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What Does The New EU Foreign Subsidies Regulation (FSR) Mean For Companies Doing Business In The EU?

 |  September 11, 2023

By: (Covington Competition)

In December of 2022, the EU introduced the Foreign Subsidies Regulation (FSR), ushering in a novel mechanism designed to safeguard the integrity of the European Union’s (EU) internal market against the potential distortions caused by foreign subsidies. The FSR was enacted to address what was perceived as a regulatory void, as the existing EU State aid rules primarily governed subsidies provided by EU member states, leaving subsidies from foreign nations unregulated. Its implementation officially commenced on the 12th of July 2023, with mandatory notification requirements coming into effect on the 12th of October 2023.

Crucial points to bear in mind regarding the FSR and its accompanying Implementing Regulation (IR) include:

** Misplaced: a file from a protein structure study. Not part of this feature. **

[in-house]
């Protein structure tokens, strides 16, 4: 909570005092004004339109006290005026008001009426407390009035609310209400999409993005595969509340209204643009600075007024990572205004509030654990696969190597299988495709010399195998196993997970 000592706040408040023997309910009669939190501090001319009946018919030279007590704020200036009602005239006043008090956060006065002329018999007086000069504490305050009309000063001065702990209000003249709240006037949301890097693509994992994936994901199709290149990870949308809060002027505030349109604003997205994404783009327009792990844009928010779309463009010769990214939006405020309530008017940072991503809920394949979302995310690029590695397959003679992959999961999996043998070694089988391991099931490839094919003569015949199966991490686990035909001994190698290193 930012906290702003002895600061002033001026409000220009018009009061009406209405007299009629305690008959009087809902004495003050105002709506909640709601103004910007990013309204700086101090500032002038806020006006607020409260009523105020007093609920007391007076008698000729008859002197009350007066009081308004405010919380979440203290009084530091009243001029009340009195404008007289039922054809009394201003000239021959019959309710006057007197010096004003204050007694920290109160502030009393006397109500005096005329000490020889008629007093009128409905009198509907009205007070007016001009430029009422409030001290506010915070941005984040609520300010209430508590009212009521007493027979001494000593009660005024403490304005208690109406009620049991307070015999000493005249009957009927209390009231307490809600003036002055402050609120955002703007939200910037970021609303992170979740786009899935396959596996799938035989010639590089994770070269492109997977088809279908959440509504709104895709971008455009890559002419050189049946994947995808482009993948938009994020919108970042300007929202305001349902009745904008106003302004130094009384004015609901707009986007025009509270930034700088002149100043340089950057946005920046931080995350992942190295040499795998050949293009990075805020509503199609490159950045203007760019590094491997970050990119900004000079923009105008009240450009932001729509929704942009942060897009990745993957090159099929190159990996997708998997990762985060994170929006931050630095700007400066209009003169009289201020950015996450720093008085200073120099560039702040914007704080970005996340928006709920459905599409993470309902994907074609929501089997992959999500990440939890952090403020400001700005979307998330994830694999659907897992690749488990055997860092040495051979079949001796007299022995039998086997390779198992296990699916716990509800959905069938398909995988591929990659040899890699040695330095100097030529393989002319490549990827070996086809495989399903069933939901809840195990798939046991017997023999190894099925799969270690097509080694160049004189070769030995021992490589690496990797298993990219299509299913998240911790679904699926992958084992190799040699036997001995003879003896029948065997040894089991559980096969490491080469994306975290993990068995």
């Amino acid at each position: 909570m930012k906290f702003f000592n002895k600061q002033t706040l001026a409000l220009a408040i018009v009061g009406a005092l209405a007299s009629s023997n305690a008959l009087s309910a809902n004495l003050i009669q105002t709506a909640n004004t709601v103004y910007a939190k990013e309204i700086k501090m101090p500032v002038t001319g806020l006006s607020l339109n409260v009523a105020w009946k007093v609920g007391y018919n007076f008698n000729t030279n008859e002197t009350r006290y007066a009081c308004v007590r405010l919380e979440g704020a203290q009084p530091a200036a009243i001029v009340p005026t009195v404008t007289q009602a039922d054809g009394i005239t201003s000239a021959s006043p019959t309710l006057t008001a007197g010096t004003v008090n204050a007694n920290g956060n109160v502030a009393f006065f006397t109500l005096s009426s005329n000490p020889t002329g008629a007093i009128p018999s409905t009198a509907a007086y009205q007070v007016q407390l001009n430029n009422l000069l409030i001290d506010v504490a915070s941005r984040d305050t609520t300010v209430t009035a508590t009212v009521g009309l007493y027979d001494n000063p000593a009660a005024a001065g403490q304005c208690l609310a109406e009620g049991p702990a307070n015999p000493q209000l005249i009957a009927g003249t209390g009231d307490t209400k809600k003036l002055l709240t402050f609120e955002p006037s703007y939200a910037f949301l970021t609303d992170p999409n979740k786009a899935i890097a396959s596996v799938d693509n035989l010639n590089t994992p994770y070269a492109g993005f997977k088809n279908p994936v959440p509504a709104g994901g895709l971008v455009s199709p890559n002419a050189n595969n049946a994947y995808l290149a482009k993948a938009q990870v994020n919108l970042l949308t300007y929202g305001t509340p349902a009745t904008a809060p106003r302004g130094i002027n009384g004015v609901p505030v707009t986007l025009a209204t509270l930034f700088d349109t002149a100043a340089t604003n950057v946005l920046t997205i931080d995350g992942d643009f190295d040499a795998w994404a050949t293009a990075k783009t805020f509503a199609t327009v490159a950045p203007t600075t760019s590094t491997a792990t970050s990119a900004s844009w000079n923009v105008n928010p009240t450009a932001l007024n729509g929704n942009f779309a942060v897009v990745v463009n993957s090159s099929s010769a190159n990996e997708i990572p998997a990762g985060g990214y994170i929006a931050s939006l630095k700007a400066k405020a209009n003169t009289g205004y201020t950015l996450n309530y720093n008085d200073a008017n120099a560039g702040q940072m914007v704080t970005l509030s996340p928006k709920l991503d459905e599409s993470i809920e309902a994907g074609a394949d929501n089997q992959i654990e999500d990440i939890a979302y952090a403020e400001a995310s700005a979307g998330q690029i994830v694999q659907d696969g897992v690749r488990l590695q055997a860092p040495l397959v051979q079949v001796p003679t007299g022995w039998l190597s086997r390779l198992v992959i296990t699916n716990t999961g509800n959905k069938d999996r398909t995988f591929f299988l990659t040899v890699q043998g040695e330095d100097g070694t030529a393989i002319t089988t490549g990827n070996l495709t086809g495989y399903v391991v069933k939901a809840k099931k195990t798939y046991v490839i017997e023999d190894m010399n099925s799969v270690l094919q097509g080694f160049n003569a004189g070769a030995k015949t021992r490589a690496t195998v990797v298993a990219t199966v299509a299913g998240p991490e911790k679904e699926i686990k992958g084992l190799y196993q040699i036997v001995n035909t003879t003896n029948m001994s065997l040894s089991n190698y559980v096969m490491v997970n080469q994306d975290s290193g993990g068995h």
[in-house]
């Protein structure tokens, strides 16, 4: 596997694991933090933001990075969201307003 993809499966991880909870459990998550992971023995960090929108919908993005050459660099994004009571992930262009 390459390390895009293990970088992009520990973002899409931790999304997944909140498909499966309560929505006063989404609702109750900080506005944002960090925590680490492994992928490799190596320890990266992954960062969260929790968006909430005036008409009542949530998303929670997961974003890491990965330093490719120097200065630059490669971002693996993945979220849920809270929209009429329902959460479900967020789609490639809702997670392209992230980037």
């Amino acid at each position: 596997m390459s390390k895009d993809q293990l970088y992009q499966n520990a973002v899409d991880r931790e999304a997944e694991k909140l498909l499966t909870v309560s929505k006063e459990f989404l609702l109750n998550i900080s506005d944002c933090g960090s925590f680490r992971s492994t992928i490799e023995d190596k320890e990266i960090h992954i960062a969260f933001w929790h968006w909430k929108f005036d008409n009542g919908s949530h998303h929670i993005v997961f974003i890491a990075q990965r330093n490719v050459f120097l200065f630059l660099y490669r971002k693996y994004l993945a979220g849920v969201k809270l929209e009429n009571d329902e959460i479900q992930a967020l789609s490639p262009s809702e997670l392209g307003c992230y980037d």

• The FSR creates an additional layer of deal conditionality for sizeable transactions besides potential foreign direct investment (FDI) and merger control clearance.
  • From 12 October 2023, when acquiring (including jointly) control of a company in the EU or participating in a public tender in the EU, companies – including EU ones – will have to notify the European Commission (Commission) of foreign financial contributions (FFCs) received from non-EU states if the relevant thresholds are met or if the Commission so requests. Notification is compulsory and suspensory. Failure to notify or to suspend closing pending clearance may lead to severe sanctions. Information requirements are far-reaching as they comprise FFCs irrespective of whether they have a link with the notified transaction or public procurement procedure.
  • Beyond notified transactions and public procurement procedures, the Commission may launch ex officio investigations where it suspects that a foreign subsidy may distort the internal market. The FSR can relate to any type of activity unless already governed by other legislation.
  • Where following an investigation (initiated either in relation to a notification or on an ex officio basis) the Commission determines that a foreign subsidy risks distorting the EU internal market, remedies could apply, and the Commission could even prohibit the transaction or the award of a public contract…